Is the Groupon Model Sustainable?
-- Group buying site Groupon has its share of believers and nonbelievers. Live Nation believes in the company enough to start a partnership called GrouponLive, a service that offers bargains on tickets to concerts and other events. But there are plenty of people who look at Groupon as the embodiment of a second tech bubble.
And how sustainable is Groupon's business model? It's pretty iffy, Wharton marketing professor David Reibstein says in a Q&A with Knowledge@Wharton. The market has a lot more competition than it used to have, and it's unlikely to support current growth rates. But it's the business model he's most worried about.
One problem is that Groupon and similar services attracts what he calls "deal-prone customers," in an effort to get rid of inventory or attract new business. "These customers tend not to be the most loyal of customers," he says. "And because you have attracted them with a low price, you are more likely to lose them because somebody else offers a lower price."
In addition, Reibstein doesn't think the business model will perform as well when the economy recovers. "The reason some retailers might be willing to provide supply to Groupon is because they have excess inventory. That is particularly the case for services… As the economy picks up and there is less excess inventory, the availability of supply will go down. The willingness of the merchant to offer deep discounts will go down. The business proposition to the customer will be less attractive if [the item or service being offered] doesn't have the same deep discount."
OK, but maybe you're thinking, "What about coupons?" They have existed for decades, have grown in popularity during recessions and haven't been ditched by either local businesses or national brands. Reibstein doesn't get into fundamental differences between coupons and Groupon, unfortunately.
In the end, Groupon will succeed as long as businesses keep lining up to offer discounts. As Reibstein points out, Groupon can be great when a business attracts incremental business. But when existing customers use Groupon to save money, it can result in lost revenue. So what will become important is Groupon's ability to help businesses find incremental customers without sacrificing existing customers.
And there has been no shortage of businesses running Groupon specials. According to a post at Business Insider, 68 Groupons each collected more than $100,000 in the month-long period prior to the March 20 post. On average, a Groupon deal offered a 56% discount and generated 350 sales worth $8,750 in revenue. The most successful NHL Groupon was by the Nashville Predators, and the best NBA Groupon was by the Toronto Raptors.
Roku Partners With YuMe
-- Roku, maker of streaming video set-top boxes, has partnered with video advertising company YuMe to provide video advertising to content owners. YuMe has a product for publishers called ACE for Publishers. On its website, YuMe describes ACE for Publishers as "a complete set of cloud operations tools that helps you expand your advertising inventory and control how it generates revenue."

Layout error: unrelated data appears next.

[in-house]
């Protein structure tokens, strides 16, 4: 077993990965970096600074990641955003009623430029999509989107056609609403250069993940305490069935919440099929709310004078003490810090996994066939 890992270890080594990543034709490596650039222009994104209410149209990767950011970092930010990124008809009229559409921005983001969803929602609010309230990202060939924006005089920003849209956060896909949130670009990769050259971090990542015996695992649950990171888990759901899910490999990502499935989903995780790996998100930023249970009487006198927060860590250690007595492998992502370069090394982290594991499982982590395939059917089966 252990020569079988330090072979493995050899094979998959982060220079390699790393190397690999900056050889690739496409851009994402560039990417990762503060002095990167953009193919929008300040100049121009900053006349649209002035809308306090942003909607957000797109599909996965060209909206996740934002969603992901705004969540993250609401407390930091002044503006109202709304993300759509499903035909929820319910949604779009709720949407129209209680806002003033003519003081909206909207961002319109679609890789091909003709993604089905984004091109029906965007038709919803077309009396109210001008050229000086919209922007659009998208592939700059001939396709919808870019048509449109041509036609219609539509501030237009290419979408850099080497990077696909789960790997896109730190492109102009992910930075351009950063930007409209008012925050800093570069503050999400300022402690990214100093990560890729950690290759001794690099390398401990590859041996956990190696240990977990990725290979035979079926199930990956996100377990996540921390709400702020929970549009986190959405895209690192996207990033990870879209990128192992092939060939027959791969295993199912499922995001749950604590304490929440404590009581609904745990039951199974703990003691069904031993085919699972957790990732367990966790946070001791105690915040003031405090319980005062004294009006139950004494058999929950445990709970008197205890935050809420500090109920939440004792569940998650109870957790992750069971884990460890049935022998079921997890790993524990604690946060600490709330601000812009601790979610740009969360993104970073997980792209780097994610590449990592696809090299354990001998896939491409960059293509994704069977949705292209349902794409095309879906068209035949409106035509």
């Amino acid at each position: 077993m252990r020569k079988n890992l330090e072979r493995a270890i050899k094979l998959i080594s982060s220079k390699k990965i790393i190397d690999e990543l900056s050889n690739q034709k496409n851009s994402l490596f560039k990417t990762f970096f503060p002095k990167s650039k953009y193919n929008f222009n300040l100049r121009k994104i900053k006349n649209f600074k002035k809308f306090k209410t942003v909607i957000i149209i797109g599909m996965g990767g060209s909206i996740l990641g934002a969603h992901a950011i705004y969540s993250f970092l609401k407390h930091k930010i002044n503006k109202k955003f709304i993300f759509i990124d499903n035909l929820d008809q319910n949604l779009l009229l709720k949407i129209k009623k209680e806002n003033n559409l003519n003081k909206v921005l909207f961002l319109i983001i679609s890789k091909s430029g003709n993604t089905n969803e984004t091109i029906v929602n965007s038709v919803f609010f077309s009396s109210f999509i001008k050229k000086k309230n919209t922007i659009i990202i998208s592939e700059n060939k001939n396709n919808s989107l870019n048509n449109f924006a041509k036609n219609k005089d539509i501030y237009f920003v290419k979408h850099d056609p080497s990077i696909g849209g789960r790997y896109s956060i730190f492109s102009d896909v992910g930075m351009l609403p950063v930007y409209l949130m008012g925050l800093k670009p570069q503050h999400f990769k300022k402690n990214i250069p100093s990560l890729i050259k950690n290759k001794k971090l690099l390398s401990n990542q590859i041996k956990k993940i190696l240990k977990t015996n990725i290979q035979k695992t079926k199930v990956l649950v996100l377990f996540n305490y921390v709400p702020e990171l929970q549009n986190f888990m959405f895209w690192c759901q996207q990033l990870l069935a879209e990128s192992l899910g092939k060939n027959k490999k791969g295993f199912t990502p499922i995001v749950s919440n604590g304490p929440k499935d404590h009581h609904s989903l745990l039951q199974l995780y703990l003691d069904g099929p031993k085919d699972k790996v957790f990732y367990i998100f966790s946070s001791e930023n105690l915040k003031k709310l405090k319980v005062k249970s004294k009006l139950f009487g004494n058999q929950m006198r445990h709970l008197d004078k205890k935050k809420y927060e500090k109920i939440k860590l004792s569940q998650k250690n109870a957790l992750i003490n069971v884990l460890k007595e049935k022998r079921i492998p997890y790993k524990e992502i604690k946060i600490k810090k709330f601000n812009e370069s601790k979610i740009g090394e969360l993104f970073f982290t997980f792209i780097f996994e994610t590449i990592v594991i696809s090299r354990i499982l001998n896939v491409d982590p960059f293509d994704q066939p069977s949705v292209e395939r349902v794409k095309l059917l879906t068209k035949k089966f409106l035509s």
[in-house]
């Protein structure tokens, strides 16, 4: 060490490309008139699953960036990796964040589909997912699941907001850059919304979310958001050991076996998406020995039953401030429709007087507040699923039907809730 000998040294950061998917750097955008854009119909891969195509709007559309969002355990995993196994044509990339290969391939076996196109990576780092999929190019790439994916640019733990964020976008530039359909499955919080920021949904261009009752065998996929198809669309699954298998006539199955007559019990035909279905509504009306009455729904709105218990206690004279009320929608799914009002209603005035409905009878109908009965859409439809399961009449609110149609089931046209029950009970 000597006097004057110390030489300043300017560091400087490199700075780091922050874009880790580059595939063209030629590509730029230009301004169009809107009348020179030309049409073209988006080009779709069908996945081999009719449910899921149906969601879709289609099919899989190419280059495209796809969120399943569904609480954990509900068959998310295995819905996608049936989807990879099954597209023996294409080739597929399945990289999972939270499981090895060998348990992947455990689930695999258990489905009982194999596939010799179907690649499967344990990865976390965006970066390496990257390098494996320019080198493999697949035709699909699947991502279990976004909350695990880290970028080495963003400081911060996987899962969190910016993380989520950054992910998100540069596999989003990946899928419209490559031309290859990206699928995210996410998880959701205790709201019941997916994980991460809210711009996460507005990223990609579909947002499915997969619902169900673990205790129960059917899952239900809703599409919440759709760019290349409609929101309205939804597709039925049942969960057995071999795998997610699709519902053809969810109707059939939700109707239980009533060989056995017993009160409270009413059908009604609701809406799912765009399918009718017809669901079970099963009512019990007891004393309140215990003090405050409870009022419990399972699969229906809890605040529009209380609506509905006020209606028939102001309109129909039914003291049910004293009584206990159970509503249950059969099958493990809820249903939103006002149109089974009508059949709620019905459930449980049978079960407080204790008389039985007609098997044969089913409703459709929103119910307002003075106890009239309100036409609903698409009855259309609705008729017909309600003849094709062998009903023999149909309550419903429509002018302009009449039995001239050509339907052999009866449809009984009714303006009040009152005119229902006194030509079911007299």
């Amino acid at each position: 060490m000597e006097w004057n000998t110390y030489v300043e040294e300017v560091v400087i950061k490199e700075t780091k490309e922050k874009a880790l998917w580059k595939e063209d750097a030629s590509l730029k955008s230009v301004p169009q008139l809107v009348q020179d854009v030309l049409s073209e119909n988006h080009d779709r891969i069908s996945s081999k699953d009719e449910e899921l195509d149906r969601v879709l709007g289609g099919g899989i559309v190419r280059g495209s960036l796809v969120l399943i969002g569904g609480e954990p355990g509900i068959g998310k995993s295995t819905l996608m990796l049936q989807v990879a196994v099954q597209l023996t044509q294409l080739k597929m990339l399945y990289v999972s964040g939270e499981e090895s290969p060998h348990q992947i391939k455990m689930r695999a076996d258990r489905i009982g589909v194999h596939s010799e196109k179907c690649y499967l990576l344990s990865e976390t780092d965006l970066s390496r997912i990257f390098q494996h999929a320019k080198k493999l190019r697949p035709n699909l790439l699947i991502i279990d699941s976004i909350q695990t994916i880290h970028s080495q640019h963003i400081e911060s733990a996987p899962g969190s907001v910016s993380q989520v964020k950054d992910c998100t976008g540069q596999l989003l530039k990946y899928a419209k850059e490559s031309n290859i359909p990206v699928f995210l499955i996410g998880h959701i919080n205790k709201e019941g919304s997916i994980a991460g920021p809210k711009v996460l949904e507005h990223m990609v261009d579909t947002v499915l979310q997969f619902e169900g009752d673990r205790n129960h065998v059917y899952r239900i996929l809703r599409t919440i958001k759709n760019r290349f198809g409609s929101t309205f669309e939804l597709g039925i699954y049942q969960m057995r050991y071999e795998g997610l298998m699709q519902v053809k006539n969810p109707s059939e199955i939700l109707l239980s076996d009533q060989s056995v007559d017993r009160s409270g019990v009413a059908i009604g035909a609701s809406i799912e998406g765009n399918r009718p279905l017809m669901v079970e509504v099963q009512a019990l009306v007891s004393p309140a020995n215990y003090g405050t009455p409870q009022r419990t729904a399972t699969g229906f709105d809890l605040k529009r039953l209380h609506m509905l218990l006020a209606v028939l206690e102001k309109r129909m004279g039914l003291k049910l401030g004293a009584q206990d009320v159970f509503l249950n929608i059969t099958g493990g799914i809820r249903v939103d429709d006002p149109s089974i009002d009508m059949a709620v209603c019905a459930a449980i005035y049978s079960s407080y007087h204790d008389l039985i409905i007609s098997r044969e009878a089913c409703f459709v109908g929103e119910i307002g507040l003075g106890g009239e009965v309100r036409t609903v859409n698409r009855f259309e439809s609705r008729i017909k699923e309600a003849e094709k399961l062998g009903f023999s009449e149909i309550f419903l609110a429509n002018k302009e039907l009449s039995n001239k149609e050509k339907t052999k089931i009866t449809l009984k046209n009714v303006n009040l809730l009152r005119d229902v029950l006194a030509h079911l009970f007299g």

This news item is notable because Roku has a lot of music video in its video products (it also has plenty of streaming audio from Pandora, MOG, Rdio, Soma and others). Classical TV offers a wide variety of concerts and music-related features. Baeblemusic has videos and live shows. And Y'all Wire has country, bluegrass and Christian music videos.
Want to Start A Cloud-Based Music Service? $100 million, Please
-- So you're thinking about starting your own cloud-based music service? And you're a technology company with a market capitalization of $168 billion and nearly $7.4 billion of cash and cash equivalents in the bank on March 31? That'll be $100 million just to get started, please.
An article at BusinessWeek.com claims Google was willing to pay up to $100 million to the four major record labels to license their music. But those talks broke down "over the music industry's concern that search results in Google and YouTube often point to pirated music."
By the way, it's just a coincidence that the labels settled its copyright infringement lawsuit with LimeWire founder Marc Gorton for $105 million. But it is a little eerie that those two numbers are so close to one another.
Good Reading: Q&A With Ludwig About Mastering, Remixing
-- Chris Castle's Q&A with Bob Ludwig of Gateway Mastering is great reading. Ludwig talks about some important things in mastering, remixing for playback on today's headphones and sound quality of different digital file formats. Here's an excerpt from a section on the loudness of today's music:
"Two areas where producers get upset about not having enough level is the iTunes Shuffle, or even comparing songs on the iTunes software itself, and that moment at the radio station where the PD is going through the weeks new releases and deciding which 2 or 3 songs will be added to his playlist. Here, sometimes having a little extra level can make a lesser song seem a little more impressive, at least at first listen."
(Music Technology Policy)